MOMI: It’s good for us, yeah. It was them saying “Great, you want to tell this story,” and we were sort of left to do what we do, which is tell stories for our visitors. It just made sense all the way around. I think we’d been talking for a long time: “When the series comes to pass, we’ll do something,” and then it was upon us, so we worked closely with the people at Netflix and obviously with the Creature Shop and Karen Falk at the Henson archives. It’s a series that’s ongoing – hopefully, there will be a season two…
TP: Right. Are they going to want this stuff back to start the next season?
MOMI: That’s the thing — they didn’t want to ship things from London that they might need for production. This exhibition is going to be up for six months, and it’s possible they could go into production before that time period is over, so they didn’t want to give us anything that they felt like they needed to pull for production. That kind of put some boundaries around what’s available to us.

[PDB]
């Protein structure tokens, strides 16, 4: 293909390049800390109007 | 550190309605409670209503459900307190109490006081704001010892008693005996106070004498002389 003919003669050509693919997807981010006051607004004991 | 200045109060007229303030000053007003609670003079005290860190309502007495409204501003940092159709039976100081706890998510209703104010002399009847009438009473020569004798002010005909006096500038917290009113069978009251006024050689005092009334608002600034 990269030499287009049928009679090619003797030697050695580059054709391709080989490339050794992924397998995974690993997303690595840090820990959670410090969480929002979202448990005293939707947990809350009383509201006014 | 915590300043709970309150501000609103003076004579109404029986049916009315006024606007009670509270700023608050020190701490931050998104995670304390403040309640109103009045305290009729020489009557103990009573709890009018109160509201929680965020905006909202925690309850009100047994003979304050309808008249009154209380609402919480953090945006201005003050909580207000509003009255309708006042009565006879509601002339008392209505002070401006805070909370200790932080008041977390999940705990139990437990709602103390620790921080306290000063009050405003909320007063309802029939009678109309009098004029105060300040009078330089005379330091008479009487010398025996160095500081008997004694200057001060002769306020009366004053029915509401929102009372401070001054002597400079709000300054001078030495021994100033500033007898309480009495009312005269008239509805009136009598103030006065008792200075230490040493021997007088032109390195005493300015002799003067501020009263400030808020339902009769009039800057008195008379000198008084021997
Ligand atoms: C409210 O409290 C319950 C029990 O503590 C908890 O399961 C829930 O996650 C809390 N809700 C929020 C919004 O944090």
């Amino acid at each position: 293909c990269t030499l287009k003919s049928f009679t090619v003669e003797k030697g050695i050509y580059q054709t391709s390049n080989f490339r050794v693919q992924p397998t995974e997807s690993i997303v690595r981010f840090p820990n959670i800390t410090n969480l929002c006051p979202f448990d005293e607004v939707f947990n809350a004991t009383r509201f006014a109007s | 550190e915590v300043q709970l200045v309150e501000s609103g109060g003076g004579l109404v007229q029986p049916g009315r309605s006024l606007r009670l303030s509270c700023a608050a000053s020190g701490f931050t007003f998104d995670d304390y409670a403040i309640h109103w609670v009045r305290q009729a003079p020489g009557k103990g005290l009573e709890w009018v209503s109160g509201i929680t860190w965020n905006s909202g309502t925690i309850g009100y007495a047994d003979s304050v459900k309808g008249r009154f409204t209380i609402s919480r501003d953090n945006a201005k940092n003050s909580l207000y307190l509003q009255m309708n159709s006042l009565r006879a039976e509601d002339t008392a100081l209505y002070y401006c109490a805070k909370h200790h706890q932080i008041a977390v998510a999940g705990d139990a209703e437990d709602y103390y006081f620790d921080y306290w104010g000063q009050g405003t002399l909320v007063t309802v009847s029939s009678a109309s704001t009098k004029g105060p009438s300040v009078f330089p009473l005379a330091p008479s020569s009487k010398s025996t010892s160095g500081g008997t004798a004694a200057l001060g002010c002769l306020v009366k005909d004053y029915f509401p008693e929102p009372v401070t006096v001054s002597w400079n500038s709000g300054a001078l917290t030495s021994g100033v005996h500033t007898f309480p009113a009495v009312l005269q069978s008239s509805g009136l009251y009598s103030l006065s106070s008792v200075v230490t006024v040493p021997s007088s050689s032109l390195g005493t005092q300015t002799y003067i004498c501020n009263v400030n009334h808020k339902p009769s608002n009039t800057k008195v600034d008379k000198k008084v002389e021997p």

TP: I see what you mean, just looking at the characters that are represented here.
MOMI: Yeah, exactly. The good news is that for us, we always like to tell stories about process. Obviously, they didn’t need the maquettes anymore, because they were for puppet building. And those are gorgeous. Come to the Museum of the Moving Image and see these maquettes, because they are so beautiful! The first time I saw them here in this space, I almost started to cry. They’re so gorgeous, and so lovingly rendered. They’re really magical, and capture the essence of the characters as they appear in the series.
TP: I would be remiss if I didn’t say “No pun intended.”
MOMI: Yes, the essence, right!
MOMI: So the maquettes they didn’t need anymore, and there are sketches from two separate sketchbooks that belong to Peter Brook, who is the creative supervisor at the Creature Shop in LA. He did a sketch of Deet that we have on exhibit here, and also a sketch of how the puppeteers work the Skeksis puppet.